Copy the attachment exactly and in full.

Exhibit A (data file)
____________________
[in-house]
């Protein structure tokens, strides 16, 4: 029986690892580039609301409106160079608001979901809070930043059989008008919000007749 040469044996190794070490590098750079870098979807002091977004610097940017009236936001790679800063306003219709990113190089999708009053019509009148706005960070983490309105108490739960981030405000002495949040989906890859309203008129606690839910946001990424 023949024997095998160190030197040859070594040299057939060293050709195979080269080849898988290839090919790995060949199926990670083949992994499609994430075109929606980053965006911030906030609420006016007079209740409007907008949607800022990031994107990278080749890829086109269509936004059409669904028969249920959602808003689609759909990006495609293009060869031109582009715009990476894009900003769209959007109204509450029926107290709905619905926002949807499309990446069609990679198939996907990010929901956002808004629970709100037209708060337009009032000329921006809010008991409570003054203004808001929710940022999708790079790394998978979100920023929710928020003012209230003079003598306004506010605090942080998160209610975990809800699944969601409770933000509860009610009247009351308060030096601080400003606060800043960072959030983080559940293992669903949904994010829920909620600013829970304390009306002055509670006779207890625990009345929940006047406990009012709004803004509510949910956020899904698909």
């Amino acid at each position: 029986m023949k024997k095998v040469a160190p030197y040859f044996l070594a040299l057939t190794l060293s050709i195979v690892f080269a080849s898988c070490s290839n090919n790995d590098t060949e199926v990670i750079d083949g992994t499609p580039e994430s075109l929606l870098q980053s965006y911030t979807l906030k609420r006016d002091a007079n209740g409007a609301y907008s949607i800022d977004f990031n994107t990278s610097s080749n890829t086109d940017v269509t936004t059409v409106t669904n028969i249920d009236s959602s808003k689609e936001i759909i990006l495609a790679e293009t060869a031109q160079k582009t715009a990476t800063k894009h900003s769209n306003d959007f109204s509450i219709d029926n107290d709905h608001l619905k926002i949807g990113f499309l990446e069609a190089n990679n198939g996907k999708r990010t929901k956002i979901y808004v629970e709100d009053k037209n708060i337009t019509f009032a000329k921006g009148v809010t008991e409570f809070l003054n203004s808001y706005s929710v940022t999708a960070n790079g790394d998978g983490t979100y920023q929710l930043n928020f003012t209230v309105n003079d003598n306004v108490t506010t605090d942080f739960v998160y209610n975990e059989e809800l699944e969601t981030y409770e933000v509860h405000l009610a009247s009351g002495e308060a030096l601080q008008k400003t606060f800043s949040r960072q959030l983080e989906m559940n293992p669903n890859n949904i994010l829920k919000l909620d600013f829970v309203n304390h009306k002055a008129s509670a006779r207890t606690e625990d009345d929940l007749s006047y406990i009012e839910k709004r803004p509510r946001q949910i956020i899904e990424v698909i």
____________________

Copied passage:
[in-house]
């Protein structure tokens, strides 16, 4: 029986690892580039609301409106160079608001979901809070930043059989008008919000007749 040469044996190794070490590098750079870098979807002091977004610097940017009236936001790679800063306003219709990113190089999708009053019509009148706005960070983490309105108490739960981030405000002495949040989906890859309203008129606690839910946001990424 023949024997095998160190030197040859070594040299057939060293050709195979080269080849898988290839090919790995060949199926990670083949992994499609994430075109929606980053965006911030906030609420006016007079209740409007907008949607800022990031994107990278080749890829086109269509936004059409669904028969249920959602808003689609759909990006495609293009060869031109582009715009990476894009900003769209959007109204509450029926107290709905619905926002949807499309990446069609990679198939996907990010929901956002808004629970709100037209708060337009009032000329921006809010008991409570003054203004808001929710940022999708790079790394998978979100920023929710928020003012209230003079003598306004506010605090942080998160209610975990809800699944969601409770933000509860009610009247009351308060030096601080400003606060800043960072959030983080559940293992669903949904994010829920909620600013829970304390009306002055509670006779207890625990009345929940006047406990009012709004803004509510949910956020899904698909």
């Amino acid at each position: 029986m023949k024997k095998v040469a160190p030197y040859f044996l070594a040299l057939t190794l060293s050709i195979v690892f080269a080849s898988c070490s290839n090919n790995d590098t060949e199926v990670i750079d083949g992994t499609p580039e994430s075109l929606l870098q980053s965006y911030t979807l906030k609420r006016d002091a007079n209740g409007a609301y907008s949607i800022d977004f990031n994107t990278s610097s080749n890829t086109d940017v269509t936004t059409v409106t669904n028969i249920d009236s959602s808003k689609e936001i759909i990006l495609a790679e293009t060869a031109q160079k582009t715009a990476t800063k894009h900003s769209n306003d959007f109204s509450i219709d029926n107290d709905h608001l619905k926002i949807g990113f499309l990446e069609a190089n990679n198939g996907k999708r990010t929901k956002i979901y808004v629970e709100d009053k037209n708060i337009t019509f009032a000329k921006g009148v809010t008991e409570f809070l003054n203004s808001y706005s929710v940022t999708a960070n790079g790394d998978g983490t979100y920023q929710l930043n928020f003012t209230v309105n003079d003598n306004v108490t506010t605090d942080f739960v998160y209610n975990e059989e809800l699944e969601t981030y409770e933000v509860h405000l009610a009247s009351g002495e308060a030096l601080q008008k400003t606060f800043s949040r960072q959030l983080e989906m559940n293992p669903n890859n949904i994010l829920k919000l909620d600013f829970v309203n304390h009306k002055a008129s509670a006779r207890t606690e625990d009345d929940l007749s006047y406990i009012e839910k709004r803004p509510r946001q949910i956020i899904e990424v698909i």